by Simone loves.....
Jimmy Nelson (Sevenoaks, Kent, 1967) started working as a photographer in 1987. Having spent 10 years at a Jesuit boarding school in the North of England, he set off on his own to traverse the length of Tibet on foot. The journey lasted a year and upon his return his unique visual diary, featuring revealing images of a previously inaccessible Tibet, was published to wide international acclaim.
Soon after, he was commissioned to cover a variety of culturally newsworthy themes, ranging from the Russian involvement in Afghanistan and the ongoing strife between India and Pakistan in Kashmir to the beginning of the war in former Yugoslavia.
In early 1994 he and his Dutch wife produced Literary Portraits of China, a 30 month project that brought them to all the hidden corners of the newly opening People’s Republic. Upon its completion the images were exhibited in the People’s Palace on Tiananmen Square, Beijing, and then followed by a worldwide tour.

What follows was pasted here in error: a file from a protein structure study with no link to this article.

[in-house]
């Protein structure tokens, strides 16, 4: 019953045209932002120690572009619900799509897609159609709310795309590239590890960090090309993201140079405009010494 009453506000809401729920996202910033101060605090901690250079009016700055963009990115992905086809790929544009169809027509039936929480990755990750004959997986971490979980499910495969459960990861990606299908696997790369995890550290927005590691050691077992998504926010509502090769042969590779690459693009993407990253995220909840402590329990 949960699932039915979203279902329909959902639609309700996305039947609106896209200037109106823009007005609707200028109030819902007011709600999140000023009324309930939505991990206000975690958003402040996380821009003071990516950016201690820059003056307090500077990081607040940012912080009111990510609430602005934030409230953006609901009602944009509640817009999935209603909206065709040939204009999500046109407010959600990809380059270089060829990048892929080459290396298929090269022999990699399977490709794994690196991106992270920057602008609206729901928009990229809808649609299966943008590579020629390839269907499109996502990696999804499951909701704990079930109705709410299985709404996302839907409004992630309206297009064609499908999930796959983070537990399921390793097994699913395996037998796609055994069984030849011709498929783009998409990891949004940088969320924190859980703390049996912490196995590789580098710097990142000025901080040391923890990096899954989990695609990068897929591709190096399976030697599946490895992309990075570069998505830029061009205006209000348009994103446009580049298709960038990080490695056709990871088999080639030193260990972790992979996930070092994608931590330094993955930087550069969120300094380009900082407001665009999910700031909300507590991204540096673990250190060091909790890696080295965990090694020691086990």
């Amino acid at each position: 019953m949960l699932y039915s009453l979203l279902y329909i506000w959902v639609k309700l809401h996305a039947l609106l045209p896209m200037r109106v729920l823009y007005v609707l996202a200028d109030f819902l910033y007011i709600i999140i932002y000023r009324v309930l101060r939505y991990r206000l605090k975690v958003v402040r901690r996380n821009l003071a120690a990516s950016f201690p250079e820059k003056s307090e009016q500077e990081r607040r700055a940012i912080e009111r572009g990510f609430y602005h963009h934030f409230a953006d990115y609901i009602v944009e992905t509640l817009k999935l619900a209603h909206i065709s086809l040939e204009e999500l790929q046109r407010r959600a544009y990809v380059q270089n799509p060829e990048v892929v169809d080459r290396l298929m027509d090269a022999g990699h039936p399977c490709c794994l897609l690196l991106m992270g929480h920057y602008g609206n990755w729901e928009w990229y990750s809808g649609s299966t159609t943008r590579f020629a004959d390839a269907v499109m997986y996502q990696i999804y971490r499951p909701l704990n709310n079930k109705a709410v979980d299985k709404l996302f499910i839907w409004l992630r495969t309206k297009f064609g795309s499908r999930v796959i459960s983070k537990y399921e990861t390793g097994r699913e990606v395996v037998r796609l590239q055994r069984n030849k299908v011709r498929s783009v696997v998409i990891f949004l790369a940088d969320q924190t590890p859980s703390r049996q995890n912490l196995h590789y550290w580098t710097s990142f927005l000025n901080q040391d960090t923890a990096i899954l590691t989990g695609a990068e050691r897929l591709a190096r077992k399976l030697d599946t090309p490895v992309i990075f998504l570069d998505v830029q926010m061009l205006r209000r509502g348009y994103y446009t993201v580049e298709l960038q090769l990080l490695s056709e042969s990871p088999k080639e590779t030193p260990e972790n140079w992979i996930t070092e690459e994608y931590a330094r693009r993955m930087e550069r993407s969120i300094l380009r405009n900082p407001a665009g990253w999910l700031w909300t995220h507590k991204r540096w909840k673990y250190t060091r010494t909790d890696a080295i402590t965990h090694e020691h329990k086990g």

From 1997 onwards Jimmy began to successfully undertake commercial advertising assignments for many of the world’s leading brands. At the same time he started accumulating images of remote and unique cultures photographed with a traditional 50-year-old plate camera. Many awards followed. When he started to successfully and internationally exhibit and sell these images, this created the subsequent momentum and enthusiasm for the initiation of Before they Pass Away.
One of my favourite series of the 30 tribes he photographed is the series on the ancient Arctic Chukchi community who live on the peninsula of the Chukotka. Unlike other native groups of Siberia, they have never been conquered by Russian troops. Their environment and traditional culture endured destruction under Soviet rule, by weapons testing and pollution.
Due to the harsh climate and difficulty of life in the tundra, hospitality and generosity are highly prized among the Chukchi. They believe that all natural phenomena are considered to have their own spirits. Traditional lifestyle still survives but is increasingly supplemented.